John Dykstra Asc


[ 00:00:18 ] If you go to film one of the key issues everybody knows the larger the format of the film 35 millimeter being an SLR in the old days. Two quarter square was a roll of flax and then four by five which was a press camera. The bigger the negative the higher resolution of the film and that applied to motion pictures as well. So in the days when we were shooting on for perforation 35 millimeter film if we did an optical composite if we did a visual effect which is defined as are two or more images recorded at separate times combined into a single image to appear as though it were captured in a single pass. Then you suffered what was called a generational loss because you had to duplicate each of the negatives of the photographs of the subject you were combining in the composite. And as a result we went to a much larger format which was eight perforation called this division which is an SLR format that’s the old Nikon format that the press photographers use for years. Now that’s twice the sizes of the conventional four per format as a result. You could duplicate it in an optical printer because that’s how you put the images together essentially a projected one image onto a piece of raw stock and you projected the second image onto a piece of Rostok with some technical mats incorporated and the two images appeared on this new piece of film but it was one generation one generation away from the original. So it was higher contrast. It had more grain structure and it looked somewhat degraded by making the negative larger You could do that duplication end up with a four perfect original that looked closer to the original four for photography that was not a visual effect. If that makes sense.

[ 00:02:15 ] Personal preference. I really enjoyed the days when you had to put a subject in front of a camera and recorded on film. One of the reasons I liked that is it challenged you constantly to figure out how to put cameras into situations where they shouldn’t be or appeared to be impractical for them to be. One of the things that we used to regularly would would be we’d clamp a camera onto the strut of an airplane and fly down a canyon to get a background plate for somebody who was supposedly flying through this environment and put motorcycles and camera cars and helicopters and pretty much you name it we were mounting cameras on it going to environments like the North Pole flying over glaciers 200 feet above glacier at 300 miles an hour and a Learjet that kind of stuff really fun. So lifestyle wise that’s gone. We don’t do that anymore because everybody can make it in the box. You can make the glacier in the marsh and make the canyon in the box you can do all of the stuff in the box. So that’s a fairly generic description of the difference between then and now what happened was there those you spent an awful lot of time engineering things in the days when you had to put a subject in front of the camera. And if you took the aggregate amount of time available to make a shot you spent a larger percentage of it figuring out just how to make it physically work as opposed to what the shot really was. Now it doesn’t mean that that’s bad because it’s sort of like a handwritten letter as opposed to an e-mail or a text. There was some thought process that went into the design of the technique to execute the shot. It made you pare the shot in all of its components its composition the way the camera moved how it began and how it ended down to the essentials. So rather than the sketch you’re going into the execution of a shot with a fairly well-defined concept of what it was going to be.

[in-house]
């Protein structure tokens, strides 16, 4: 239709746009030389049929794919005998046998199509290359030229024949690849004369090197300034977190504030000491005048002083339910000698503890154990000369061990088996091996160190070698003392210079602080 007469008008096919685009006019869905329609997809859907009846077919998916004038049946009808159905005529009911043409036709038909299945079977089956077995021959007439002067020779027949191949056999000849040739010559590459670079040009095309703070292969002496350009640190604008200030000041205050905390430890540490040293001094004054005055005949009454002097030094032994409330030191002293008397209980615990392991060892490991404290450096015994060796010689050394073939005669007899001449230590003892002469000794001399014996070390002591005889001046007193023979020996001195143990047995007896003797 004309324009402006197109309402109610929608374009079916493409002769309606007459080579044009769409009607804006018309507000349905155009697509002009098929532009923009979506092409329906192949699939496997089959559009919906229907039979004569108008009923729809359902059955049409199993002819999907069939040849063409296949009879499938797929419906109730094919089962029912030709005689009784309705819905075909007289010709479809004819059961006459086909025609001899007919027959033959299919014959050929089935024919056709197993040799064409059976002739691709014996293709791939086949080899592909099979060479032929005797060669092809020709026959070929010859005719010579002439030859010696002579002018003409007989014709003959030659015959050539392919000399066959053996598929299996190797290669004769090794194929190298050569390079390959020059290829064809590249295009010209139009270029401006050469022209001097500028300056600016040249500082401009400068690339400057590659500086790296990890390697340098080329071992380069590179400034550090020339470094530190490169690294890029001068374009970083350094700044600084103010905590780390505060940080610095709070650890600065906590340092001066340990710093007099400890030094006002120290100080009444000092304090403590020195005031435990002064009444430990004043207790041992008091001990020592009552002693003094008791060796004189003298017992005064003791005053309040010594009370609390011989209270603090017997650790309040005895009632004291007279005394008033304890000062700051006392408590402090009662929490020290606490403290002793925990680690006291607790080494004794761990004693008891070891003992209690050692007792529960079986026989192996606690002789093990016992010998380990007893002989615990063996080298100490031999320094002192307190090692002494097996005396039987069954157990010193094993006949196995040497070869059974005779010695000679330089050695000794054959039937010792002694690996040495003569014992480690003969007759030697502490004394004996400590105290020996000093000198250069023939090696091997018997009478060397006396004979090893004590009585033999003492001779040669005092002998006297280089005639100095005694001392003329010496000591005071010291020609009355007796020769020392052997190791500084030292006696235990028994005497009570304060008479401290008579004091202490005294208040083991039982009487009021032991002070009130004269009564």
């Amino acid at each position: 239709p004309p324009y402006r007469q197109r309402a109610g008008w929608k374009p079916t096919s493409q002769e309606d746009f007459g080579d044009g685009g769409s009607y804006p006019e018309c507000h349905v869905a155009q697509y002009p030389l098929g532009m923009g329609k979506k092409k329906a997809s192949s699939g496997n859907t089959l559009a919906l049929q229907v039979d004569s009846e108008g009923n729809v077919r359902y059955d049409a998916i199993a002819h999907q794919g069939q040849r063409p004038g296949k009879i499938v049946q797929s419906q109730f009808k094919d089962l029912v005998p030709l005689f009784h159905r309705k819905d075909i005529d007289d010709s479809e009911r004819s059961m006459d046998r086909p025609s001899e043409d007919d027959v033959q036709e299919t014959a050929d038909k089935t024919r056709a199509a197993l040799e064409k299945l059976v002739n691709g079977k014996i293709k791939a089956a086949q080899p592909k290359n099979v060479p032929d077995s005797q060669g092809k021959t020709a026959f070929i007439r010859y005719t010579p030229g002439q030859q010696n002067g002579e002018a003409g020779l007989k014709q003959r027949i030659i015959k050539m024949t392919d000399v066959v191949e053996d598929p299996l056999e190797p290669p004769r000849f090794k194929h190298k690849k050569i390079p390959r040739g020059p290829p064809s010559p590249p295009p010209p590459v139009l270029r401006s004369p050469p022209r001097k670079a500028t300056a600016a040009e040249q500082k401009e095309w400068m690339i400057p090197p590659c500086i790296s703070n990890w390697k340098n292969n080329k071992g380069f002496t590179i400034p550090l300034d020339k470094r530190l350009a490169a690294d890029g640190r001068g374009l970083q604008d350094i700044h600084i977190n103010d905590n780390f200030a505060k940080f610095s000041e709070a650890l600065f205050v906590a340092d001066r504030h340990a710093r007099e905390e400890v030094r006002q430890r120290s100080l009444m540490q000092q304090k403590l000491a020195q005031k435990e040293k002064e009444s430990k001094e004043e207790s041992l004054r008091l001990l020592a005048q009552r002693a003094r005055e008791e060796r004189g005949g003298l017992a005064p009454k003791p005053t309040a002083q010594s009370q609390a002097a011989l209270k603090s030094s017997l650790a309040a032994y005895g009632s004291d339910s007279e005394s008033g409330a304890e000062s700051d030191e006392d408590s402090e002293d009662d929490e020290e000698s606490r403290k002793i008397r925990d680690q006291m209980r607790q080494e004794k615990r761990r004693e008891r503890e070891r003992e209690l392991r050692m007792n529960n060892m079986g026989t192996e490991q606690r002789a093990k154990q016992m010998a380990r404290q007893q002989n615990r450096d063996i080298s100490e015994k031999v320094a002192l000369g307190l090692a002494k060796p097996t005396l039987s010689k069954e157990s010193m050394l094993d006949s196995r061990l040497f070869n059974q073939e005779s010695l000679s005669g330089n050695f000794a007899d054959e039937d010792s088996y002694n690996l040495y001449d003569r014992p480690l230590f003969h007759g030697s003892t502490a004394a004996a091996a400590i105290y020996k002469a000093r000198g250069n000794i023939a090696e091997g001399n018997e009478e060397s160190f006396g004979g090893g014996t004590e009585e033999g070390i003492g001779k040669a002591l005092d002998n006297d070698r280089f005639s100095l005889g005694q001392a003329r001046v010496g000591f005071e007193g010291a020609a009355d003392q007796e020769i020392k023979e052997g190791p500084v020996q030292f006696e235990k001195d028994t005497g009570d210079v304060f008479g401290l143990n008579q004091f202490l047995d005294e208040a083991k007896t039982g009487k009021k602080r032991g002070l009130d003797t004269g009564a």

[ 00:04:21 ] With the advent of digital imaging or the ability of the computer to create a image or an object or an environment that’s indistinguishable from reality and sometimes that’s questionable. You have the ability to do you have an infinitely small camera but it’s a point in space you have the ability to move it at ridiculously fast ridiculously slow. You can tailor with the depth the field you can change the speed of the lens. So all of a sudden you have an embarrassment of riches. You can do anything. And one of the problems is that people do anything and I’m not sure that it’s as well considered as it was when we had to figure out how to make the camera achieve the end result. The visual visual vocabulary of a film now requires a pretty clear dictionary if you want to call it that so that you don’t end up straying into the never never land of a camera that can move into infinitely fast or making you continue a shot that goes through the eye of a needle and then ends up you know looking at the Earth from space. They become G-Wiz but they kick you out of the movie they kick you out of the storytelling. So we spend much more time thinking about how the image influences the telling of the story and how evocative it is in terms of the development of a character as opposed to the gee whiz component which is how the how the hell do they do that because we all know how we do it now.